Horse Slaughter: A Global View™: Reality check ...


Reality check ...

An unknown off-the-track racehorse slaughtered in the U.S., June 2008. Did you know him?

June 27, 2008 ~ EquusEditorial's work on the racehorse memorials and horse slaughter project returns little joy or encouragement. But today we are shocked and saddened at the truth which had escaped us until now, was so well hidden from us and no doubt from many of you out there.

Where were we? Our head in the clouds? How did we miss it? Maybe we're the only ones who were under the impression that horse slaughter had ended in the United States, with the closure of the three remaining slaughterhouses. Isn't that why the horses are transported now across the Canadian and Mexican borders to be slaughtered? Wasn't our next big hurdle to actually end that transport to once and for all save our horses from the whole tragic ordeal?

The public's focus has been turned to the inhumane slaughter methods outside the more "compassionate" United States. But did you know that it is still legal in most states to slaughter horses for human consumption? As well as for other purposes? We confirmed this with the Humane Society of the United States today, June 26, 2008.

We're not talking about sending dead horses to the rendering plant. We're talking about live horses taken to slaughter. And in the specific case that led us to this truth, we're talking about off-the-track racehorses slaughtered for zoo meat. That is, broken down, injured, abused, neglected, or ill racehorses dropped off by their owners who have taken the cowardly way out. Owners who no longer have need for the animals nor, obviously, any compassion for them. Owners who could not find it in their hearts or their pocketbooks to humanely euthanize the horses instead.

This feels more like the review of a ghastly low-budget horror movie than it does the truth of horse slaughter right here in our own country. We will be working on this story and publishing it in all its shameful facts as soon as possible.

We're giving you this heads-up first, compelled to share how our perception of U.S. horse slaughter has been shattered. The situation is more complex and further from resolution than we had thought, further away from sparing our horses such horror at the hands of humans.

Posted by EquusEditorial at 5:39 AM

The more I think about this, the more ambivalent I find myself becoming. The carnivores in the zoos have to eat something, and feeding deceased horses to zoo animals would be one way of solving the problem that catches so many horse owners off guard: What does on do with a dead horse?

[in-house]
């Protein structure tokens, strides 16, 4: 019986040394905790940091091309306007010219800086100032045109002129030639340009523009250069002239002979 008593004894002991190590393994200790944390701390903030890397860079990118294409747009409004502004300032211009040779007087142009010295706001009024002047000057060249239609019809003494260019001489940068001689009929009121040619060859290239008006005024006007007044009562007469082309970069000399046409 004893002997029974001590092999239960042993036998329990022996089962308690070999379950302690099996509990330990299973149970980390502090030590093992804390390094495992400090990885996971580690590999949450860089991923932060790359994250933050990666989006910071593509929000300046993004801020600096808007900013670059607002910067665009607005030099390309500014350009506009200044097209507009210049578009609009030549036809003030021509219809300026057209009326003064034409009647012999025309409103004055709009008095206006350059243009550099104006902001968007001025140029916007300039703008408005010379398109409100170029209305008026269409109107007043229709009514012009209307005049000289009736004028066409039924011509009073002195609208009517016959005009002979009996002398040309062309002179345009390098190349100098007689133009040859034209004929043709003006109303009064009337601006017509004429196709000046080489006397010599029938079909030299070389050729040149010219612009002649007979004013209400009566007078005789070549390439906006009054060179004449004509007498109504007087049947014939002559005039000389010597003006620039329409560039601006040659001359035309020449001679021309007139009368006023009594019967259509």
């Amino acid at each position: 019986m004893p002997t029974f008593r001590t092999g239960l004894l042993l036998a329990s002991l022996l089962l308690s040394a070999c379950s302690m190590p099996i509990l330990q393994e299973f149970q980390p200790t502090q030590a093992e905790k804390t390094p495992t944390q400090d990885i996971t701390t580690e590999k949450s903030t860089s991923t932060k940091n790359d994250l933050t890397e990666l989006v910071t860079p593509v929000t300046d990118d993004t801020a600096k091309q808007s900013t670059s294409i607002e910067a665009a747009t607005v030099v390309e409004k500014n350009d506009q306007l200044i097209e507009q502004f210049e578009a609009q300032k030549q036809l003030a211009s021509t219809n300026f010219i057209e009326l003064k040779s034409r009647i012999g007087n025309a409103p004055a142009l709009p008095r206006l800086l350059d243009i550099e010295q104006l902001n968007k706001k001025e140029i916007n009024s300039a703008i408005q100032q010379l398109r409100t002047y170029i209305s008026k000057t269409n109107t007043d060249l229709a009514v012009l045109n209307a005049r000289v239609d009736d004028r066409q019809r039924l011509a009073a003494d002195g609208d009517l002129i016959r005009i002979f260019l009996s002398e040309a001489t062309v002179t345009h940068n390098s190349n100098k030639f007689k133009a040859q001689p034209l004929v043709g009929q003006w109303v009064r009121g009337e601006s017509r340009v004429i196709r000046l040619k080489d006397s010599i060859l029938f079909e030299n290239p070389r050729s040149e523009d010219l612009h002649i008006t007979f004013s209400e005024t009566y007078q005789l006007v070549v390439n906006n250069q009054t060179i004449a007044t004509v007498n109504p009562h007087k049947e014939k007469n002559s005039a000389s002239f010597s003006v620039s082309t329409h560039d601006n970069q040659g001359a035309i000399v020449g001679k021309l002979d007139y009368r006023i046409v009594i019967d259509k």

I don't think I would have a problem with my horse being fed to zoo animals after his death. When you think about it, it's no worse than rendering, or even burying - for the worms and whatever else to feast on.

However, this article is not about feeding zoo animals horses that are already dead - it's about slaughtering them specifically for that purpose. Which of course is no more humane than slaughtering them for human consumption. I can't speak for others, but it was never about the human consumption thing for me. It was about how inhumane it is to ship horses in trailers intended for cattle, and to use slaughter practices designed for cattle. 

And, it was - and is - about they type of owner who would do this to a horse instead of spending the money to give their animal a humane death. I have no words to express my opinion of these people. So, we're back to square one, aren't we?

I honestly don't know. There is no way I can support horse slaughter for any purpose until they are guaranteed humane transport, and until slaughter practices are revamped to make them at least reasonably humane for horses. Transportation is the easy part, although many fight giving up the double decker trailers tooth and nail. I realize they are more economical, but even those tall enough for cattle are inherently unstable. I've seen an overturned double decker cattle trailer, and believe me, it was a sight I wish I'd never come across.

Double decker trailers tall enough for horses would be even more subject to accidents, and very unsafe for all concerned. And overhauling the slaughter process to make it humane for horses is even more problematic. Frankly, I don't know if it's even possible to come up with a mass slaughter routine that would be humane for horses, with their high strung nature and powerful flight reaction. 

Even worse, I have a feeling that horses euthanized with narcotics would not be suitable even for other animals to consume. So, how would your vet euthanize a horse in a way that would be humane for the horse, yet leave it acceptable for other animals to consume? I don't have any answers. How I wish I did...


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"From my earliest memories, I have loved horses with a longing beyond words." ~ Robert Vavra